By tightly integrating the enterprise Apache Hadoop platform with open hybrid cloud technologies such as the Red Hat Enterprise Linux OpenStack Platform, OpenJDK, Red Hat JBoss Middleware and Red Hat Storage, the two companies aim to enable data-driven applications that help enterprises more quickly draw value from Big Data.
“Data — specifically data running processed with Hadoop — is the killer application for the open hybrid cloud,” explained Ranga Rangachari, Red Hat’s vice president and general manager for storage and Big Data.
“Enterprises are looking to IT solution providers to help with a dramatic reduction in time-to-results for their Big Data projects,” he added. “Red Hat’s strategic alliance with Hortonworks is focused on helping customers with efficiency and agility as they embark on Big Data projects.”
Meanwhile, Red Hat on Tuesday introduced JBoss Data Virtualization 6, complete with Hadoop integration.
A New Beta Program
Three initiatives already have been launched as part of the new strategic alliance between Hortonworks and Red Hat.
First, the companies on Monday announced the availability of the beta program for the Hortonworks Data Platform plug-in for Red Hat Storage.
Created to allow data architects to combine data in a single, scalable open source repository, the new software is designed to provide a secure and resilient general-purpose storage pool with multiple interfaces, including Hadoop, POSIX and OpenStack Object Storage. Potential results include improved flexibility, as well as faster development and deployment of new and existing analytic workflows, the companies said.
Second, aiming to allow enterprise operators and application developers to elastically scale their Hadoop infrastructure to meet changing demand, the two companies announced HDP combined with Red Hat Enterprise Linux, and OpenJDK and HDP combined with Red Hat Enterprise Linux OpenStack Platform.
The former is designed to provide faster development of enterprise-strength analytic applications, while the latter delivers elastic Hadoop services on a secure, private cloud infrastructure for lower costs and improved flexibility.
The third initiative aims to give developers a way to quickly build new analytic applications to take advantage of new data types, while offering analysts improved access to data through standard interfaces.
Specifically, HDP combined with Red Hat JBoss Data Virtualization integrates Hadoop with existing information sources, including data warehouses, SQL and NoSQL databases, enterprise and cloud applications, and flat and XML files.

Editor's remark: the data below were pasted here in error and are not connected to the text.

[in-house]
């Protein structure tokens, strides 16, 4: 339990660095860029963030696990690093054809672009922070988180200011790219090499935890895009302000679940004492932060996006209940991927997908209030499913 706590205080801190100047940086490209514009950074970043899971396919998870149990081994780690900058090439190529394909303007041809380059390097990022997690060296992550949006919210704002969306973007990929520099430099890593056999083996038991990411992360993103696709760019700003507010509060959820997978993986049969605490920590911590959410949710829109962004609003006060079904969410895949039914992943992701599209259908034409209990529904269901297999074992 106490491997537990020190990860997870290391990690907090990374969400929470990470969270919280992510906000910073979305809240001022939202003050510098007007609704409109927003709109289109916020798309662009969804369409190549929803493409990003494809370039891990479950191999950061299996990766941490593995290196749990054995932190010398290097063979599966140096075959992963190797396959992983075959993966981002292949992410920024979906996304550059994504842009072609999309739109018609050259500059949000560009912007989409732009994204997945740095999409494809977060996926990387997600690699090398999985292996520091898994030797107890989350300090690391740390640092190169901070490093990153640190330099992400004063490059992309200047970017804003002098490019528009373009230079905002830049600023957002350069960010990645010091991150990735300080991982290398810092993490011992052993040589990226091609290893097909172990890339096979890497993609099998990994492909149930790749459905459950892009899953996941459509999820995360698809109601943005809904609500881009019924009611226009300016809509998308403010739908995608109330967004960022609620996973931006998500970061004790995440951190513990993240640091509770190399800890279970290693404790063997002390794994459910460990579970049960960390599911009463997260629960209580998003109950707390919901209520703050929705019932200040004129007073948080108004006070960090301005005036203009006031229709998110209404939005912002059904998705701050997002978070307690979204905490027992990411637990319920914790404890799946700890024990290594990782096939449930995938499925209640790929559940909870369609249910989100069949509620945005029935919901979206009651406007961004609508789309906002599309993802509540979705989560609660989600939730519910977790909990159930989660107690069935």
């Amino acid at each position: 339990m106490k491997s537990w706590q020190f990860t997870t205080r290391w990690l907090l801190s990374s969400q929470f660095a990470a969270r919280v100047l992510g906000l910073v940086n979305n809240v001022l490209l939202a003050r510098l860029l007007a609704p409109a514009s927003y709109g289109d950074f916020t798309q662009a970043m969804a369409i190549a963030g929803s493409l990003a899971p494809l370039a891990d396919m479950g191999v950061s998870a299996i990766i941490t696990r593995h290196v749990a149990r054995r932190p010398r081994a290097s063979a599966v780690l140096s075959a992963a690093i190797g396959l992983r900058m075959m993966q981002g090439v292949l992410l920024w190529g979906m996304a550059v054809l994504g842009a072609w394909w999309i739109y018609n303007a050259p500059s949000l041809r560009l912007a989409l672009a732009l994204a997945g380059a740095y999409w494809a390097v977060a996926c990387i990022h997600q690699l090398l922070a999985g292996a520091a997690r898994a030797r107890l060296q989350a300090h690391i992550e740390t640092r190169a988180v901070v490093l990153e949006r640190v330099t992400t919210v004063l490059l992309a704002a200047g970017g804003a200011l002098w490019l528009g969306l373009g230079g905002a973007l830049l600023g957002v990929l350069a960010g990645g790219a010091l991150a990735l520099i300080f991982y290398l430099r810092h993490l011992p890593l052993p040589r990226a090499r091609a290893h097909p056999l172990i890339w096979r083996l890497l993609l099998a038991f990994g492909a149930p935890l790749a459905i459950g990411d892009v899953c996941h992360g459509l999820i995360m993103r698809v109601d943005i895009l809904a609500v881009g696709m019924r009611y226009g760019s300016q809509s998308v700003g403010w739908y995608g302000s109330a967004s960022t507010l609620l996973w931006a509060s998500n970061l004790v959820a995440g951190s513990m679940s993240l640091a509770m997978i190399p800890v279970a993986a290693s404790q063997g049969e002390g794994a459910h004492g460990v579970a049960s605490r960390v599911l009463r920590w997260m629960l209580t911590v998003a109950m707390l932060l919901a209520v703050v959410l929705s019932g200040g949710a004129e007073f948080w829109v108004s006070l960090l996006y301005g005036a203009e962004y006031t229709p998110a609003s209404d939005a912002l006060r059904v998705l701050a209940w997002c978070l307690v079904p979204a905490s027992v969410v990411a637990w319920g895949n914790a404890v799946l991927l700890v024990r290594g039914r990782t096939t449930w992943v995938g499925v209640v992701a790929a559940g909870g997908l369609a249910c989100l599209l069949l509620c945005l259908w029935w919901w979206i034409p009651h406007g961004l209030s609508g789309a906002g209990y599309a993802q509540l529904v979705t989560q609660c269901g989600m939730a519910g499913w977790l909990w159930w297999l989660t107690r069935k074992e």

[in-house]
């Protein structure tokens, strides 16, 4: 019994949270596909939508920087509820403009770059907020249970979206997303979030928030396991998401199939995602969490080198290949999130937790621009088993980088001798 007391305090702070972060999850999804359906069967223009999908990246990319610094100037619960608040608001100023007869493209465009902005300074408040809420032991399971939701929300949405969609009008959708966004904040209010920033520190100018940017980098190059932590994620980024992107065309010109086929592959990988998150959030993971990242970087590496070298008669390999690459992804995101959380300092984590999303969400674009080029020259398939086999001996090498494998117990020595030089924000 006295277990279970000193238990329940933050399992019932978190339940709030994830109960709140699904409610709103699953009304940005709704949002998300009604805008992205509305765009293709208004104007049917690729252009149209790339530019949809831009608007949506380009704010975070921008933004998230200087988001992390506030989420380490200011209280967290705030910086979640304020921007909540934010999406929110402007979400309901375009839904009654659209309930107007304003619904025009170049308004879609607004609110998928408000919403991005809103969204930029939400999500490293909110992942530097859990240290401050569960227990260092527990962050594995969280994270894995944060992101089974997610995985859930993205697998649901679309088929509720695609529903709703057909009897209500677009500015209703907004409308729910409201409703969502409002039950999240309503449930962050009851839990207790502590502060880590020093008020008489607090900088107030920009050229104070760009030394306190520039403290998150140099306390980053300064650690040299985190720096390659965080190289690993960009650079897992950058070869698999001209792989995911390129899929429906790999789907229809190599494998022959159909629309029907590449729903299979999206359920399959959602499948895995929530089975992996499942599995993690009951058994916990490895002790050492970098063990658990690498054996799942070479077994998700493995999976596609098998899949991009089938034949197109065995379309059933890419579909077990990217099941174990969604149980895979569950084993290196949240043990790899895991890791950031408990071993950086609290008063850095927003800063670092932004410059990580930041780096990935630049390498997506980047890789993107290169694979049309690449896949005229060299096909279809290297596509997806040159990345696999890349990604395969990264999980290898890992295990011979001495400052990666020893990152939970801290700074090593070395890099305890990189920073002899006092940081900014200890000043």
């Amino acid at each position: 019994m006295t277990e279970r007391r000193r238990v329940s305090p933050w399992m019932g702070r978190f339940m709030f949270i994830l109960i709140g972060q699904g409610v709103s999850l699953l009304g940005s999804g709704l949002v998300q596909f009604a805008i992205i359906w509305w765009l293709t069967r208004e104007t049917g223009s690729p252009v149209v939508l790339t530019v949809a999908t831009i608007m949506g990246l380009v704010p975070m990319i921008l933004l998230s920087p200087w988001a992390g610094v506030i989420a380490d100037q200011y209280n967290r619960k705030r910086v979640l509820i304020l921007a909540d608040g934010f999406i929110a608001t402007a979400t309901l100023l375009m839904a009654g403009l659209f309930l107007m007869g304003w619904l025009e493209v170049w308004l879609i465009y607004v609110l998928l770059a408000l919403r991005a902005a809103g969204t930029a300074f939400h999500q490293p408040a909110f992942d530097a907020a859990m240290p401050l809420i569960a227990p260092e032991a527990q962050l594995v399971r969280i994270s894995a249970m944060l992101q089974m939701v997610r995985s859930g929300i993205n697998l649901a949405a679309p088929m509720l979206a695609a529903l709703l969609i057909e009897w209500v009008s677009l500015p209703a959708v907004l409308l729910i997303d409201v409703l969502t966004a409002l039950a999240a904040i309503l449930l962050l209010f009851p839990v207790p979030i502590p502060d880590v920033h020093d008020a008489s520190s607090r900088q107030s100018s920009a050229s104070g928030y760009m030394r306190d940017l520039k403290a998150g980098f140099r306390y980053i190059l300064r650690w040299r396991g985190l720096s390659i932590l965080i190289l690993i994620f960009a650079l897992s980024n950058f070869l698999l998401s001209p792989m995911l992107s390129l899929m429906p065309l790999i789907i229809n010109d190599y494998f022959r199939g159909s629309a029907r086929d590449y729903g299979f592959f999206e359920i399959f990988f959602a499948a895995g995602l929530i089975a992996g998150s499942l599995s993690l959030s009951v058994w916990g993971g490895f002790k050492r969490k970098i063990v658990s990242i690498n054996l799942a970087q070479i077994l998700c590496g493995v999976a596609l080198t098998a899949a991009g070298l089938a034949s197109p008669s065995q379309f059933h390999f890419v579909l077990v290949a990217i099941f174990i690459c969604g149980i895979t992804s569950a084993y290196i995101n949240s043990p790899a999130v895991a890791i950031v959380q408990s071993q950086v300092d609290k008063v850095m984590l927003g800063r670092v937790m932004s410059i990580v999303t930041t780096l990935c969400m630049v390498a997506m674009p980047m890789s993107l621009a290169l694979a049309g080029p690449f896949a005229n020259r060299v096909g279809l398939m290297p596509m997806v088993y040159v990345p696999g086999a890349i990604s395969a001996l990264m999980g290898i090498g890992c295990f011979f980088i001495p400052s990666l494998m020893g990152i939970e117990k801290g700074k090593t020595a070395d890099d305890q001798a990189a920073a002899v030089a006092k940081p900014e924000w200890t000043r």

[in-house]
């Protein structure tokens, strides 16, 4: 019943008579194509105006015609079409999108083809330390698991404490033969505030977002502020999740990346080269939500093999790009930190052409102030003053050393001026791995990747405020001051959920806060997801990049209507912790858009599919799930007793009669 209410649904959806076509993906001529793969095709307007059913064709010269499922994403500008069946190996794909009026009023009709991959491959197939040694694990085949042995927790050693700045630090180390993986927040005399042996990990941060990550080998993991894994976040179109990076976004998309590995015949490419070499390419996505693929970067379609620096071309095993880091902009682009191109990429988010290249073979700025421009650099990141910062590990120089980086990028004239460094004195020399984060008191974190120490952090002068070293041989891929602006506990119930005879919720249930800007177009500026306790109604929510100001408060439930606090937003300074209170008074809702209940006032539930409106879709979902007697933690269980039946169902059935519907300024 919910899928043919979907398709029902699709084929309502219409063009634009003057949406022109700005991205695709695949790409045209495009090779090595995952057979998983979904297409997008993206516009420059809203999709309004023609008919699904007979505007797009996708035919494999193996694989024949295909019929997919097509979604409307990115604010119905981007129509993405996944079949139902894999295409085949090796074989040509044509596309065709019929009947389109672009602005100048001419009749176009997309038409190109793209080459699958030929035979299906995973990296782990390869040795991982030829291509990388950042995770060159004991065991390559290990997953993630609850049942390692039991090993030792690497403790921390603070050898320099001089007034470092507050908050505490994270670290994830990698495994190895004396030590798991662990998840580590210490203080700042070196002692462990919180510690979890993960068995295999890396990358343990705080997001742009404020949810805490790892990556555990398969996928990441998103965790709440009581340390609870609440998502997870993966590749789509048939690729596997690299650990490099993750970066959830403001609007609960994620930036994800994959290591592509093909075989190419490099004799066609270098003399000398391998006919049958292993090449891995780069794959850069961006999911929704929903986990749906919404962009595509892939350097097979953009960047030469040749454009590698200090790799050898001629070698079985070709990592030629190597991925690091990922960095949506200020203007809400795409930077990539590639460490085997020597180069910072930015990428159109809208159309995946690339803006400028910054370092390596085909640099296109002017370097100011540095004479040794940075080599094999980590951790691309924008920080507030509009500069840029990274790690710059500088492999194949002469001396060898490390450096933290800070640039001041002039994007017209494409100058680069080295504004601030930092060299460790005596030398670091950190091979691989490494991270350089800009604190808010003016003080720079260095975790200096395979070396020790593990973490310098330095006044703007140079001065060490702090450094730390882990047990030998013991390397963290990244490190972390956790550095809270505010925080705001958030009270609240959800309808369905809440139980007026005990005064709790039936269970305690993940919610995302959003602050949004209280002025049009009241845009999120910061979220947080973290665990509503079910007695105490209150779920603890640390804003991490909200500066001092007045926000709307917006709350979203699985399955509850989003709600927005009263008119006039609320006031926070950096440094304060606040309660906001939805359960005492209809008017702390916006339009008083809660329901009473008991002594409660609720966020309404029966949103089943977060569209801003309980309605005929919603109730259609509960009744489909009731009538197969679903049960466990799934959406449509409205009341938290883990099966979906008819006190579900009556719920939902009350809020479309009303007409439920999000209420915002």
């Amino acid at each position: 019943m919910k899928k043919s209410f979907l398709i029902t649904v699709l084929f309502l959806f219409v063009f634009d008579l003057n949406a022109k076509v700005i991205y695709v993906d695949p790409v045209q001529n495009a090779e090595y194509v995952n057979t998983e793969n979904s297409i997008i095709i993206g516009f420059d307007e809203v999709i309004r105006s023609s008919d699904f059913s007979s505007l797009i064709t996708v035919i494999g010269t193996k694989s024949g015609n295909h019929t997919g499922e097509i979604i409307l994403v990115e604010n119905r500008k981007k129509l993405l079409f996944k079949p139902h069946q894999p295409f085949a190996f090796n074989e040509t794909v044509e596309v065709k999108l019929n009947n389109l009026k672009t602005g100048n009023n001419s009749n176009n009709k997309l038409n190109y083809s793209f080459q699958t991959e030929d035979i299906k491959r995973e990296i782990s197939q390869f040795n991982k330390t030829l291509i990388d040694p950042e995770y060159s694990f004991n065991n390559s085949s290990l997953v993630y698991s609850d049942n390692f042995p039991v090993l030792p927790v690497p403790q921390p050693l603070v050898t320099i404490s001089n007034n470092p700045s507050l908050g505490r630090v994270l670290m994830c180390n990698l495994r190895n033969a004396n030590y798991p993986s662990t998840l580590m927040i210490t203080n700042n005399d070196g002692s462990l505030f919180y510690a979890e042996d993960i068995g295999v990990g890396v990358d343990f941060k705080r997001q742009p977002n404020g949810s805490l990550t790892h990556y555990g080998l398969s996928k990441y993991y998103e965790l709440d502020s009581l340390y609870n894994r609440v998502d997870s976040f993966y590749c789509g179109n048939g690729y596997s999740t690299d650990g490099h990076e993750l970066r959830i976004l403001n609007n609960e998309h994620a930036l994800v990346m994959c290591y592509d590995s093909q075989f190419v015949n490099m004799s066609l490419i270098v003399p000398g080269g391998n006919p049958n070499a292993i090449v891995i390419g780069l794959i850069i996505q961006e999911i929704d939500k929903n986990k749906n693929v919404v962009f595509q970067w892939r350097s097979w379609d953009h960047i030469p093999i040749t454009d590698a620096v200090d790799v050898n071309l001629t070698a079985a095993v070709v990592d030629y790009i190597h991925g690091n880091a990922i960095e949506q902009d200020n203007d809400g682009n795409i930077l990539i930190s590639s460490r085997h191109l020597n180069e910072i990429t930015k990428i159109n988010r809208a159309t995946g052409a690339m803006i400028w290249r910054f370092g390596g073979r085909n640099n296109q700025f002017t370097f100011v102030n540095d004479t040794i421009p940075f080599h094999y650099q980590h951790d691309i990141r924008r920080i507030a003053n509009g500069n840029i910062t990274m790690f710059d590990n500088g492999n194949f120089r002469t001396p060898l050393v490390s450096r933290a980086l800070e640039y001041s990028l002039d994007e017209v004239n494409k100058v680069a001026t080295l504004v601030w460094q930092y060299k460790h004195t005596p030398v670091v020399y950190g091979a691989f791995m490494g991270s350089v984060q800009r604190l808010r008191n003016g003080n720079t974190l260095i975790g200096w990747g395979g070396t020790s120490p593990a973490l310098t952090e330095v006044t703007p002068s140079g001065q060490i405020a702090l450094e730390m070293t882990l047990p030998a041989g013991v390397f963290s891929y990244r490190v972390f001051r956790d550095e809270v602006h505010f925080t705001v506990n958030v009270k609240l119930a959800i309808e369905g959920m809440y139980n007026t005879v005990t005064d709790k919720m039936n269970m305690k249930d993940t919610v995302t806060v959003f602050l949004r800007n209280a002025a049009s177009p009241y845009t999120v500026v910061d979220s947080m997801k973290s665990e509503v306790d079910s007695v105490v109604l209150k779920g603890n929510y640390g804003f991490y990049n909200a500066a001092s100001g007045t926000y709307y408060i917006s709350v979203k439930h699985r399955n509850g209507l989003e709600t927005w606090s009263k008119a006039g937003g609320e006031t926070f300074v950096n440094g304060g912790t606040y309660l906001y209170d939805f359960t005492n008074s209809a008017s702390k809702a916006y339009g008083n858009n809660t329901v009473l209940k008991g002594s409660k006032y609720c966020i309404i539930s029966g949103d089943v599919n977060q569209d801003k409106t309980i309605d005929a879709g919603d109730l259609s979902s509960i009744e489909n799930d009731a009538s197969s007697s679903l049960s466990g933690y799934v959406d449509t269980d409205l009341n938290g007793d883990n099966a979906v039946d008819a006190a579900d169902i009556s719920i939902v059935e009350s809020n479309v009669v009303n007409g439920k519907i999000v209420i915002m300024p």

Among the results are business-friendly, reusable and virtual data models, the companies said, with unified views created by combining and transforming data from multiple sources, including Hadoop.
‘A Natural Position’
“While the extended alliance includes plans for new, further product integrations that should benefit both the companies and their customers, it mainly seems to focus on promoting the value of Hadoop as an open source project and implementation,” Charles King, principal analyst with Pund-IT, told LinuxInsider.
“That’s a natural position for both companies to take: Red Hat is the leading vendor of Linux and related open source solutions, particularly for enterprise customers, while Hortonworks has long been the largest contributor to the Apache Hadoop open source project,” he pointed out.
Over the past 12 to 18 months, “companies such as Cloudera have suggested that layering proprietary software and services on top of Hadoop’s open source core architecture represents a more sustainable business model,” King added.
However, “Hortonworks and Red Hat obviously have different ideas for where Hadoop should be heading, and this new alliance seems aimed at strengthening the open source-based roots, bonds and mutual strategic vision the pair shares,” he said.
‘A Relatively Early Move’
“It is fascinating to watch the space of data virtualization heat up quickly, having witnessed an earlier incarnation a couple of decades ago,” Al Hilwa, program director for software development research with IDC, told LinuxInsider.
“Networks and systems are much faster today — and workloads are inherently more distributed, thanks to the mobile and cloud revolutions, so it makes sense to start seeing this happen now,” Hilwa added.
“Big Data is definitely a driver, so we are seeing interesting partnerships with the heavy-hitters in Big Data here,” he noted. “Red Hat is making a relatively early move to bring its open source prowess and deep value to the space.”